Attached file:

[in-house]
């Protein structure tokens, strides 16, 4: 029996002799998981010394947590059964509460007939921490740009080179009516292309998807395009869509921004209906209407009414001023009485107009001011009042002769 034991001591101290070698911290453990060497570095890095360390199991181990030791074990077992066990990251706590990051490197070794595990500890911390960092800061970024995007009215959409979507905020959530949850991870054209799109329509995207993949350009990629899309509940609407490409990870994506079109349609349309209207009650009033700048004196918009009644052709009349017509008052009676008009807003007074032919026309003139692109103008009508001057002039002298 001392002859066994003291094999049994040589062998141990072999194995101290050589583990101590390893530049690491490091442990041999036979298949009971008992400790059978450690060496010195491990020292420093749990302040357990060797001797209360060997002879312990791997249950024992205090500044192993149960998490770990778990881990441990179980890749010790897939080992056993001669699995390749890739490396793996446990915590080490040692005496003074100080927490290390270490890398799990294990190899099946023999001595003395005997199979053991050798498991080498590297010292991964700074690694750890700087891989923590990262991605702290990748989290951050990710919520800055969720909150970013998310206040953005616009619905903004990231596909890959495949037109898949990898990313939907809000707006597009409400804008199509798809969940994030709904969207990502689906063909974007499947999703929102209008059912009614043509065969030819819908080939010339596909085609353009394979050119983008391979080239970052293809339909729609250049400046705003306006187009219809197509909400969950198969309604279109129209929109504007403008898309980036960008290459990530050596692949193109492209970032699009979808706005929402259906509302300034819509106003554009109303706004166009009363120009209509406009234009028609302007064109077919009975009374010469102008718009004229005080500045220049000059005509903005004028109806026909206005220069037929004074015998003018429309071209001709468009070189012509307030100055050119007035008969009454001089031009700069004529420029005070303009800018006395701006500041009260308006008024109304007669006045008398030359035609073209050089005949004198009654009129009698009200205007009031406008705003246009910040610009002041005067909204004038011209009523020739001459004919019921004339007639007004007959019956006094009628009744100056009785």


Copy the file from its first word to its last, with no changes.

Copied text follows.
[in-house]
């Protein structure tokens, strides 16, 4: 029996002799998981010394947590059964509460007939921490740009080179009516292309998807395009869509921004209906209407009414001023009485107009001011009042002769 034991001591101290070698911290453990060497570095890095360390199991181990030791074990077992066990990251706590990051490197070794595990500890911390960092800061970024995007009215959409979507905020959530949850991870054209799109329509995207993949350009990629899309509940609407490409990870994506079109349609349309209207009650009033700048004196918009009644052709009349017509008052009676008009807003007074032919026309003139692109103008009508001057002039002298 001392002859066994003291094999049994040589062998141990072999194995101290050589583990101590390893530049690491490091442990041999036979298949009971008992400790059978450690060496010195491990020292420093749990302040357990060797001797209360060997002879312990791997249950024992205090500044192993149960998490770990778990881990441990179980890749010790897939080992056993001669699995390749890739490396793996446990915590080490040692005496003074100080927490290390270490890398799990294990190899099946023999001595003395005997199979053991050798498991080498590297010292991964700074690694750890700087891989923590990262991605702290990748989290951050990710919520800055969720909150970013998310206040953005616009619905903004990231596909890959495949037109898949990898990313939907809000707006597009409400804008199509798809969940994030709904969207990502689906063909974007499947999703929102209008059912009614043509065969030819819908080939010339596909085609353009394979050119983008391979080239970052293809339909729609250049400046705003306006187009219809197509909400969950198969309604279109129209929109504007403008898309980036960008290459990530050596692949193109492209970032699009979808706005929402259906509302300034819509106003554009109303706004166009009363120009209509406009234009028609302007064109077919009975009374010469102008718009004229005080500045220049000059005509903005004028109806026909206005220069037929004074015998003018429309071209001709468009070189012509307030100055050119007035008969009454001089031009700069004529420029005070303009800018006395701006500041009260308006008024109304007669006045008398030359035609073209050089005949004198009654009129009698009200205007009031406008705003246009910040610009002041005067909204004038011209009523020739001459004919019921004339007639007004007959019956006094009628009744100056009785």